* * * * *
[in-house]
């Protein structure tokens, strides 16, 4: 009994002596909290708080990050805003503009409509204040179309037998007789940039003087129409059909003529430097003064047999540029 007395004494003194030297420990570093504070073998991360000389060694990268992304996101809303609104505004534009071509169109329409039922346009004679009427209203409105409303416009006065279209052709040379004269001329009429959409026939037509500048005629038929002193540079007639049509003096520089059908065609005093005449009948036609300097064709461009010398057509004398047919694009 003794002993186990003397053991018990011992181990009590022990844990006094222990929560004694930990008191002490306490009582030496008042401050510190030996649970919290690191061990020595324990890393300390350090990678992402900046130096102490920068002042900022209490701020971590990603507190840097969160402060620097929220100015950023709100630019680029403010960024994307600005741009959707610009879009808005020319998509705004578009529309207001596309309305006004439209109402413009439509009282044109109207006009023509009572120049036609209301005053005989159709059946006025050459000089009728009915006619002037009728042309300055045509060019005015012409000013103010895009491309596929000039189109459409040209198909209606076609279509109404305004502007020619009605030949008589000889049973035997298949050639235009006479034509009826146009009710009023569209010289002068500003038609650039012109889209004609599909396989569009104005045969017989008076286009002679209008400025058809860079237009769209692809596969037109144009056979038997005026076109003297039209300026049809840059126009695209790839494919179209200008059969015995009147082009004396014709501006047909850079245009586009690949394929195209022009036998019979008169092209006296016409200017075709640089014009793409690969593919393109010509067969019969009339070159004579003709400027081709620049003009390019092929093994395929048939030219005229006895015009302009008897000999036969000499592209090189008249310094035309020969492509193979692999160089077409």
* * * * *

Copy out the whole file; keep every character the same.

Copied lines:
[in-house]
């Protein structure tokens, strides 16, 4: 009994002596909290708080990050805003503009409509204040179309037998007789940039003087129409059909003529430097003064047999540029 007395004494003194030297420990570093504070073998991360000389060694990268992304996101809303609104505004534009071509169109329409039922346009004679009427209203409105409303416009006065279209052709040379004269001329009429959409026939037509500048005629038929002193540079007639049509003096520089059908065609005093005449009948036609300097064709461009010398057509004398047919694009 003794002993186990003397053991018990011992181990009590022990844990006094222990929560004694930990008191002490306490009582030496008042401050510190030996649970919290690191061990020595324990890393300390350090990678992402900046130096102490920068002042900022209490701020971590990603507190840097969160402060620097929220100015950023709100630019680029403010960024994307600005741009959707610009879009808005020319998509705004578009529309207001596309309305006004439209109402413009439509009282044109109207006009023509009572120049036609209301005053005989159709059946006025050459000089009728009915006619002037009728042309300055045509060019005015012409000013103010895009491309596929000039189109459409040209198909209606076609279509109404305004502007020619009605030949008589000889049973035997298949050639235009006479034509009826146009009710009023569209010289002068500003038609650039012109889209004609599909396989569009104005045969017989008076286009002679209008400025058809860079237009769209692809596969037109144009056979038997005026076109003297039209300026049809840059126009695209790839494919179209200008059969015995009147082009004396014709501006047909850079245009586009690949394929195209022009036998019979008169092209006296016409200017075709640089014009793409690969593919393109010509067969019969009339070159004579003709400027081709620049003009390019092929093994395929048939030219005229006895015009302009008897000999036969000499592209090189008249310094035309020969492509193979692999160089077409």